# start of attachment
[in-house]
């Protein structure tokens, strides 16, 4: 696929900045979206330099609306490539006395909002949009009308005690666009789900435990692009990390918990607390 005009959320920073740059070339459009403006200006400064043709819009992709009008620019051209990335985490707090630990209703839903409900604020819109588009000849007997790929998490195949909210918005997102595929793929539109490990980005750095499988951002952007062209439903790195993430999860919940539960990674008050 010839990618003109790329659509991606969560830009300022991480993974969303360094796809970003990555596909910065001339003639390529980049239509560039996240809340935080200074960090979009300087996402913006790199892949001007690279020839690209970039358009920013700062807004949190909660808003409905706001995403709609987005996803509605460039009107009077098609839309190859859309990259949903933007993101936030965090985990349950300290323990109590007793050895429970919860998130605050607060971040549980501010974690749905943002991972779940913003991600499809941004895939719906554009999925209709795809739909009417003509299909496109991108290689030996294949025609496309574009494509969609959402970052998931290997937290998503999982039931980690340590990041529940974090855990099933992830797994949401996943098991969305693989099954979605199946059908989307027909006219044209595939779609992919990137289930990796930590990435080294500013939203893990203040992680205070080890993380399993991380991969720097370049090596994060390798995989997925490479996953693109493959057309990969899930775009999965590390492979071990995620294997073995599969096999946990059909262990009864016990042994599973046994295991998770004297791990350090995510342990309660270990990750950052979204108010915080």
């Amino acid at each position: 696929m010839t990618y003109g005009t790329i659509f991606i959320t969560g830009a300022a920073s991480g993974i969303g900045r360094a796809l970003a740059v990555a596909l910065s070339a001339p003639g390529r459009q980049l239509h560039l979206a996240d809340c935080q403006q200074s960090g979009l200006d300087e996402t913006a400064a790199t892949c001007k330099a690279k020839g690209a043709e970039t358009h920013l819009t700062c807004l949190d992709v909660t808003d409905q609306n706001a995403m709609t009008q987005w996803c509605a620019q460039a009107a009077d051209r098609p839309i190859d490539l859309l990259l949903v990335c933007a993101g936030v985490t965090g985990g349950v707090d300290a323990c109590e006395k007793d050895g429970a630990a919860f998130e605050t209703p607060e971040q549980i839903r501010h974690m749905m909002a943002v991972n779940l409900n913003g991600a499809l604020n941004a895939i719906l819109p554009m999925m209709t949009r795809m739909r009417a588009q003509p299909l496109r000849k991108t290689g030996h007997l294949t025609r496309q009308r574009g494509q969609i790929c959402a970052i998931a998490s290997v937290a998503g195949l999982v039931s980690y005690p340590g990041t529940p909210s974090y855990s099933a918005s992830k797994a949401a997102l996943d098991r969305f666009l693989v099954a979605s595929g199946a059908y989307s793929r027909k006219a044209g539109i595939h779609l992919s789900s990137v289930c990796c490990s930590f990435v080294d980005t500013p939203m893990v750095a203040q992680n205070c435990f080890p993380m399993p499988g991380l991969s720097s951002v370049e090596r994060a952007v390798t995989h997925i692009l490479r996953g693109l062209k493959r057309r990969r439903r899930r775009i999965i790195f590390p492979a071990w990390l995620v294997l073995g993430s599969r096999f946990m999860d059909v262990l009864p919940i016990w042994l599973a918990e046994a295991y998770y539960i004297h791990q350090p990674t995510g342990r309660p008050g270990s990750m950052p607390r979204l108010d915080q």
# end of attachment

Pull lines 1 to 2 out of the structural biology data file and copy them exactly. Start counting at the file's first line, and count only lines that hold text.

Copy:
[in-house]
């Protein structure tokens, strides 16, 4: 696929900045979206330099609306490539006395909002949009009308005690666009789900435990692009990390918990607390 005009959320920073740059070339459009403006200006400064043709819009992709009008620019051209990335985490707090630990209703839903409900604020819109588009000849007997790929998490195949909210918005997102595929793929539109490990980005750095499988951002952007062209439903790195993430999860919940539960990674008050 010839990618003109790329659509991606969560830009300022991480993974969303360094796809970003990555596909910065001339003639390529980049239509560039996240809340935080200074960090979009300087996402913006790199892949001007690279020839690209970039358009920013700062807004949190909660808003409905706001995403709609987005996803509605460039009107009077098609839309190859859309990259949903933007993101936030965090985990349950300290323990109590007793050895429970919860998130605050607060971040549980501010974690749905943002991972779940913003991600499809941004895939719906554009999925209709795809739909009417003509299909496109991108290689030996294949025609496309574009494509969609959402970052998931290997937290998503999982039931980690340590990041529940974090855990099933992830797994949401996943098991969305693989099954979605199946059908989307027909006219044209595939779609992919990137289930990796930590990435080294500013939203893990203040992680205070080890993380399993991380991969720097370049090596994060390798995989997925490479996953693109493959057309990969899930775009999965590390492979071990995620294997073995599969096999946990059909262990009864016990042994599973046994295991998770004297791990350090995510342990309660270990990750950052979204108010915080």